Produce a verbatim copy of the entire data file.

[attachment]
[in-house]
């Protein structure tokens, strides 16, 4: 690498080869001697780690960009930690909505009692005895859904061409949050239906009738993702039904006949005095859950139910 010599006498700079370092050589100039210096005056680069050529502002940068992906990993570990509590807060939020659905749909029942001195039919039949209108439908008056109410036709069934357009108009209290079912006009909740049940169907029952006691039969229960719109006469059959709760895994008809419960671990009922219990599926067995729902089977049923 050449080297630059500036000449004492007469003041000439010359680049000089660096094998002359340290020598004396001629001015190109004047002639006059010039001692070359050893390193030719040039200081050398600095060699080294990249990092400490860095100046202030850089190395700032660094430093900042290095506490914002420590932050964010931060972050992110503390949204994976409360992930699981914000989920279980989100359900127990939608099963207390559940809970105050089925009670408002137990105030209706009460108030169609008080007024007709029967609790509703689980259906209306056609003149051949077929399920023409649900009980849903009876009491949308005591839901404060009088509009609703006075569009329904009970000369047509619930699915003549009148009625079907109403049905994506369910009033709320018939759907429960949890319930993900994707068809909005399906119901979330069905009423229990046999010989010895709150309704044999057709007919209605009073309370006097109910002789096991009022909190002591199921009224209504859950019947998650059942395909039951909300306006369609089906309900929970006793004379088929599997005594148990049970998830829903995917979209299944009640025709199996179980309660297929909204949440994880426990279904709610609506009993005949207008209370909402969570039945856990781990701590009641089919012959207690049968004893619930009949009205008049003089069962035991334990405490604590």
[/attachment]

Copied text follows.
[in-house]
């Protein structure tokens, strides 16, 4: 690498080869001697780690960009930690909505009692005895859904061409949050239906009738993702039904006949005095859950139910 010599006498700079370092050589100039210096005056680069050529502002940068992906990993570990509590807060939020659905749909029942001195039919039949209108439908008056109410036709069934357009108009209290079912006009909740049940169907029952006691039969229960719109006469059959709760895994008809419960671990009922219990599926067995729902089977049923 050449080297630059500036000449004492007469003041000439010359680049000089660096094998002359340290020598004396001629001015190109004047002639006059010039001692070359050893390193030719040039200081050398600095060699080294990249990092400490860095100046202030850089190395700032660094430093900042290095506490914002420590932050964010931060972050992110503390949204994976409360992930699981914000989920279980989100359900127990939608099963207390559940809970105050089925009670408002137990105030209706009460108030169609008080007024007709029967609790509703689980259906209306056609003149051949077929399920023409649900009980849903009876009491949308005591839901404060009088509009609703006075569009329904009970000369047509619930699915003549009148009625079907109403049905994506369910009033709320018939759907429960949890319930993900994707068809909005399906119901979330069905009423229990046999010989010895709150309704044999057709007919209605009073309370006097109910002789096991009022909190002591199921009224209504859950019947998650059942395909039951909300306006369609089906309900929970006793004379088929599997005594148990049970998830829903995917979209299944009640025709199996179980309660297929909204949440994880426990279904709610609506009993005949207008209370909402969570039945856990781990701590009641089919012959207690049968004893619930009949009205008049003089069962035991334990405490604590």